Germany: Fuel Cell Trucks: 140 Filling Stations are Enough

By October 12, 2020 4   min read  (608 words)

October 12, 2020 |

D604612 Mercedes Benz GenH2 Truck

Hydrogen-powered trucks are prominently represented in the National Hydrogen Strategy and represent an opportunity to decarbonise freight transport on the road.

The petrol station infrastructure is a decisive factor for this technology to catch on. The Fraunhofer ISI has calculated that in 2050 a network of 140 filling stations will be enough for fuel cell trucks to cover their entire hydrogen requirements. The costs for this amount to around nine billion euros per year.

Road freight traffic in Germany emits around 50 megatons of CO 2 per year, half of which are accounted for by around 250,000 heavy trucks weighing over 26 tons. In order to achieve the goals of the Paris Climate Agreement, transport must be virtually emission-free by 2050. One possibility for decarbonisation is to completely replace conventionally powered trucks with fuel cell trucks that run on hydrogen.

Sufficient filling stations are necessary to meet the annual demand of around 1.3 million tons of hydrogen and to ensure reliable truck traffic. Although there are already more than 80 filling stations for fuel cell cars across Germany, most of them are not, or only partially, suitable for trucks, as they can neither ensure the required quantities nor rapid refueling.

The Fraunhofer Institute for Systems and Innovation Research ISI has examined what a filling station network for fuel cell trucks should look like by 2050 on the basis of a scientific simulation model.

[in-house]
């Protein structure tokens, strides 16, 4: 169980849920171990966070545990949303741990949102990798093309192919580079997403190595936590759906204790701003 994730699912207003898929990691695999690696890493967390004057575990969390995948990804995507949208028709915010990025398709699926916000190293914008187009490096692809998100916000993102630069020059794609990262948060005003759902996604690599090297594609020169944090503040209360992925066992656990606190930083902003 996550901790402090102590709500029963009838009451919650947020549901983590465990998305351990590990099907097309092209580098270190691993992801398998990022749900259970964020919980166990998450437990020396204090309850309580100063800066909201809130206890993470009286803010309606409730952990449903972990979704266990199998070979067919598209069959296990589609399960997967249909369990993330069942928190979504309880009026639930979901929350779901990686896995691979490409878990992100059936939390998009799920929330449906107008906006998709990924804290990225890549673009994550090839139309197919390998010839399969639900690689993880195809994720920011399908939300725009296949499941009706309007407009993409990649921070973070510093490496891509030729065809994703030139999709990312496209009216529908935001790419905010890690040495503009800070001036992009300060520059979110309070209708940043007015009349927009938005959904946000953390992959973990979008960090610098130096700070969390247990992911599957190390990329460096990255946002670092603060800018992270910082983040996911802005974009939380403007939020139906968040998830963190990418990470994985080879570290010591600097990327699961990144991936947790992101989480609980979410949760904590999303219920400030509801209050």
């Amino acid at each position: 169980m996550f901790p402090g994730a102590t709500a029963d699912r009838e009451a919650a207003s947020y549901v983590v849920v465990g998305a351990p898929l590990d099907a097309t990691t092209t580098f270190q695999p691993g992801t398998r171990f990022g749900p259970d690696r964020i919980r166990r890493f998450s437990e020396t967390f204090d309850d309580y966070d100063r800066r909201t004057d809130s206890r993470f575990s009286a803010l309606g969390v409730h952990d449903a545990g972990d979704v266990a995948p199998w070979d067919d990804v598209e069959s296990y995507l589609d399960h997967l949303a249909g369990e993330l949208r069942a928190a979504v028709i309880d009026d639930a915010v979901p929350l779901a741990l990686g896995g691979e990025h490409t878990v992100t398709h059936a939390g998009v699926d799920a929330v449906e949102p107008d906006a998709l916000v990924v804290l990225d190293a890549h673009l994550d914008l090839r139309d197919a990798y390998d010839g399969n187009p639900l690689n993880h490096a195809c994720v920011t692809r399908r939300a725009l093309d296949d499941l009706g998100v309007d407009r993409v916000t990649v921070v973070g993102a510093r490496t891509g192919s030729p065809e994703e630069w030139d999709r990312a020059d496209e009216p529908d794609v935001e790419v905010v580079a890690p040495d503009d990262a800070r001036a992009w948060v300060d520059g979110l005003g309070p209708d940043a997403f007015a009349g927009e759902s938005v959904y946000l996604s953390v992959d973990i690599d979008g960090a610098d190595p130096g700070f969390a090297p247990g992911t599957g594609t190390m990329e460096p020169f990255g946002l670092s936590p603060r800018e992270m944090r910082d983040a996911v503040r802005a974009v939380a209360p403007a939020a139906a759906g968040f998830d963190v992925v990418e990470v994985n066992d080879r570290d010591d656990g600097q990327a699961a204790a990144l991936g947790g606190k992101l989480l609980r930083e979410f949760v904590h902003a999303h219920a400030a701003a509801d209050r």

A fully expanded truck filling station network in Germany in 2050 will have around 140 stations to cover all of the German heavy truck traffic at a total cost of around nine billion euros per year (2050). The stations are distributed relatively evenly over the motorway network; a concentration along the transit routes and in industrial regions can still be seen.

70 filling stations will be needed by 2030
Prof. Dr. Martin Wietschel, who heads the Competence Center Energy Technologies and Energy Systems at Fraunhofer ISI, emphasizes: “By 2030, according to EU guidelines, truck emissions should be 30 percent lower than in 2019. In order to enable the helpful use of fuel cell trucks, many filling stations have to be set up at an early stage: For almost 50,000 vehicles in 2030, 70 hydrogen filling stations, some of which are smaller, are needed to provide spatial coverage. This comparatively high number of filling stations compared to hydrogen sales shows that there is a great need for suitable business models. The question of government funding for truck hydrogen filling stations must also be resolved quickly. ”

Hydrogen production (electrolysis) is also decisive for the success of the infrastructure. In addition to the central generation of hydrogen and its transport to the filling stations, there is the option of building electrolysers at filling stations and generating the hydrogen directly on site. For the second option, the authors of the study recommend oversizing the electrolysers and large hydrogen storage facilities at the filling stations: this makes hydrogen production cheaper, and the truck filling stations, due to their size and high electricity consumption of around 65 terawatt hours per year, can use the highly fluctuating renewable energies integrate well into the energy system and thus relieve it. This flexibility saves around a billion euros per year. In order to achieve the climate goals, it is also important

Source: The Fraunhofer Institute for Systems and Innovation Research ISI analyzes the development and effects of innovations. We research the short- and long-term developments of innovation processes and the social effects of new technologies and services. On this basis, we provide our clients from business, politics and science with recommendations for action and perspectives for important decisions. Our expertise lies in sound scientific competence and an interdisciplinary and systemic research approach.


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